Saturday, 24 September 2011
The Anthology of some of the works of Sir Arthur Thomas Quiller- Couch ('Q'), compiled by R Brittain, is available to read on-line at the link below. Q is chiefly remembered now for compiling The Oxford Book of English Verse, first published in 1900, and a perennial favourite as a gift at weddings and baptisms for many years; fondly remembered in John Mortimer's Rumpole books, it was even one of the few books that Lawrence of Arabia took into the desert with him, on his campaigns.
Q is also remembered as the second appointed King Edward VII Professor of English Literature at Cambridge, where, despite the packed attendances, including female students, he famously began all his lectures with the address "Gentlemen", in fact in humorous protest at the exclusion of women from the taking of degrees at the time.
An educationalist inside his native county too, novelist, poet and critic, he enjoyed an active sporting life around his beloved Fowey, where now a great granite monolith commemorates him on Penleath Point.
A great hero of mine, I especially commend his Three Open Letters to The Bishop Of Exeter, in the Anthology, in which he exposed the evil policy and flaccid thinking behind the liberal government's plans to deal with the mentally infirm with extreme measures, including incarceration and castration. Nearly alone in his immediate opposition to the Bill, his incandescent rage and his humanity shine across the century to us in lucid, lambent prose. The Bill was subsequently dropped.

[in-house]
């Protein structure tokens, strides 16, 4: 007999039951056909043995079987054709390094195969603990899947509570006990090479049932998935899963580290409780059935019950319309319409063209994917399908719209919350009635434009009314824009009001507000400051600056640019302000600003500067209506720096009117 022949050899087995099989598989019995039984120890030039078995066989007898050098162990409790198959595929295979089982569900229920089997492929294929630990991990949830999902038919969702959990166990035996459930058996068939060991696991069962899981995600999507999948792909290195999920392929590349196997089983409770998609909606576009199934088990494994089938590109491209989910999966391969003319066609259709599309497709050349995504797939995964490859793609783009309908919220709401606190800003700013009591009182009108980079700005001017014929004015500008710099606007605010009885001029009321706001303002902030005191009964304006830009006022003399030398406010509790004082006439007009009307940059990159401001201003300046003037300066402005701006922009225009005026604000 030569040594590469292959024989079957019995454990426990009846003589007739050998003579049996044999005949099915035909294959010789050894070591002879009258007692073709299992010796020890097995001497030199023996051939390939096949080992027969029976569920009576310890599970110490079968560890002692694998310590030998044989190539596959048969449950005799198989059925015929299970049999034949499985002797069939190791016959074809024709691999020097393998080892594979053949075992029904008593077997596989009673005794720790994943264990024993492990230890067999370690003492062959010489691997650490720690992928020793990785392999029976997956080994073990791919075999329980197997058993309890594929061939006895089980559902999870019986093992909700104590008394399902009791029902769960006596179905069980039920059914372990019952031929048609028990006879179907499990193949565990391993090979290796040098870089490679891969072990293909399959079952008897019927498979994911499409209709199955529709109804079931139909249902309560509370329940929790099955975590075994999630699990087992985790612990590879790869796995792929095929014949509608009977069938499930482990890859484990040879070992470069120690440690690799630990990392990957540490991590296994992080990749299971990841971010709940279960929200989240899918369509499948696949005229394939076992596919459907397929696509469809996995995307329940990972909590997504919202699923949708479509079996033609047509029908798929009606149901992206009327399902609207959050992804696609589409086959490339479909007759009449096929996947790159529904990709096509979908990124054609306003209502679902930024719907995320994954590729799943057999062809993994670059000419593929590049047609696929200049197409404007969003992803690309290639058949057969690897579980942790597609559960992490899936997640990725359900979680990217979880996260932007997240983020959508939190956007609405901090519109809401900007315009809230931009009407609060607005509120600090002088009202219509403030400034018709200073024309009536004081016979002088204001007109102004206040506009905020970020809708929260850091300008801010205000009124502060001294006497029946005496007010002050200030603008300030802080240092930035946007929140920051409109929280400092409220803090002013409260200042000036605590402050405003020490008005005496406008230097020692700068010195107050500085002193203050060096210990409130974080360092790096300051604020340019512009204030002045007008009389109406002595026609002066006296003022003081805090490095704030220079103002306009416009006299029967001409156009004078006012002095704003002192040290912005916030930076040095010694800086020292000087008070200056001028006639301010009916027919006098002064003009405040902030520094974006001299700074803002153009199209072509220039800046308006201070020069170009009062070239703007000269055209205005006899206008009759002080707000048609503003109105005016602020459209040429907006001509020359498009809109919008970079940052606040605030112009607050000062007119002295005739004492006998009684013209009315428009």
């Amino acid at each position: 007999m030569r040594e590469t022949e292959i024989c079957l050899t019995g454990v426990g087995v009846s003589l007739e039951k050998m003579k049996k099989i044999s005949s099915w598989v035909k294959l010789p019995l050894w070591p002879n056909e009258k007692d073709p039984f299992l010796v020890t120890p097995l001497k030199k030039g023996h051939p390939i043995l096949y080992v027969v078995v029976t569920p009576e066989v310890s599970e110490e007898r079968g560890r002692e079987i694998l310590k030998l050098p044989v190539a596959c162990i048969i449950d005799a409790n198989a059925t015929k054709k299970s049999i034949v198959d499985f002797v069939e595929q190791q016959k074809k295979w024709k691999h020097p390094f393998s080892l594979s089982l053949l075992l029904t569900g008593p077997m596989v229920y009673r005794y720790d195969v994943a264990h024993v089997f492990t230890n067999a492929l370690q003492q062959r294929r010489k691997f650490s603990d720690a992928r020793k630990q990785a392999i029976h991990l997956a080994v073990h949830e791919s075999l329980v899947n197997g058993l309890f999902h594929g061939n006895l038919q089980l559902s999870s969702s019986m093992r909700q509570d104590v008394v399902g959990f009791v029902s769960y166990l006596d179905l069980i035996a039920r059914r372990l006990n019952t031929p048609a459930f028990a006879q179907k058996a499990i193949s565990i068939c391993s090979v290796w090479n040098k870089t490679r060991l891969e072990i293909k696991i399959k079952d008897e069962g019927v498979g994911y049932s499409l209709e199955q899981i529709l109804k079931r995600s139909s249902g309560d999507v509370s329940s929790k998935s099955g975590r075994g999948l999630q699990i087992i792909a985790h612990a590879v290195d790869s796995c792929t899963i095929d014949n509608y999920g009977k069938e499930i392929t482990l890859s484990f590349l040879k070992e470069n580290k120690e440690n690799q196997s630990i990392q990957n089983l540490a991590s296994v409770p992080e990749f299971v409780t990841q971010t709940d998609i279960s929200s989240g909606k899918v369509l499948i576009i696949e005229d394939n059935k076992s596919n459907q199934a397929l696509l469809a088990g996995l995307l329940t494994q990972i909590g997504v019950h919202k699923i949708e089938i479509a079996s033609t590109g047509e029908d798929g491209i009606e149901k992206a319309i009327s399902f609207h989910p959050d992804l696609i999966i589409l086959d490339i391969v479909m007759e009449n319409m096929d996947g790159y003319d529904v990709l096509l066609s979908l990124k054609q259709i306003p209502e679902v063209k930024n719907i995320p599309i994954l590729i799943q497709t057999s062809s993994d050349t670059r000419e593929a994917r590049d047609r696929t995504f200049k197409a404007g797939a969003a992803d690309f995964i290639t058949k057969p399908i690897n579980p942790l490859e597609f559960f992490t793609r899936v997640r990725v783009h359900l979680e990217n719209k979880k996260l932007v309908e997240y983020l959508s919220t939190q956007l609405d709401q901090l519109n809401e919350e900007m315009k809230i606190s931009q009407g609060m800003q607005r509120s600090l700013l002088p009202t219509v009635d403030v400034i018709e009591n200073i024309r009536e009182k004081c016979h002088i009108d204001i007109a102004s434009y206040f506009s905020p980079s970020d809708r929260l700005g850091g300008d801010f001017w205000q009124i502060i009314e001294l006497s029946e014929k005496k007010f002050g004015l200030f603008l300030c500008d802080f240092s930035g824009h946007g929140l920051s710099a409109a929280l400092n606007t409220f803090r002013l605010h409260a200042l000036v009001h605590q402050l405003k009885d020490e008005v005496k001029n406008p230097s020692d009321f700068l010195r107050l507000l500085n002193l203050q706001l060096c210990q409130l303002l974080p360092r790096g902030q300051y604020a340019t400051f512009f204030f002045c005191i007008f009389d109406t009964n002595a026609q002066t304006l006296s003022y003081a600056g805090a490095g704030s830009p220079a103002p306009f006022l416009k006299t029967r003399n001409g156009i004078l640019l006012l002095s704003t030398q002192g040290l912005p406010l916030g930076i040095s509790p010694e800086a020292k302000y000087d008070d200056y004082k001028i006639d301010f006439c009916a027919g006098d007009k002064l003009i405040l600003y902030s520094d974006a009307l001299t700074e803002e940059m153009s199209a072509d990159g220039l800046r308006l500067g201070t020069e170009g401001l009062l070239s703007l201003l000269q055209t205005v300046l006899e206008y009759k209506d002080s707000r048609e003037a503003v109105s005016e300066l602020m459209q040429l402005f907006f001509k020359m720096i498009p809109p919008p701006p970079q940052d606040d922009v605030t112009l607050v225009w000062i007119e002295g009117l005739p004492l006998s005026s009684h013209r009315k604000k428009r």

Amongst my most treasured possessions are a few poetry books from Q's own library, bearing his bookplate, in which there are passages lightly marked by him in pencil, for inclusion in The Oxford Book of English Verse, where they appear.
The top photograph is of Q as Commodore of the Royal Fowey Yacht Club and the original hangs in the club.
The bottom picture is of his memorial.
The link to the Anthology is: http://www.archive.org/details/qanthology030052mbp
Posted by NJS at 11:21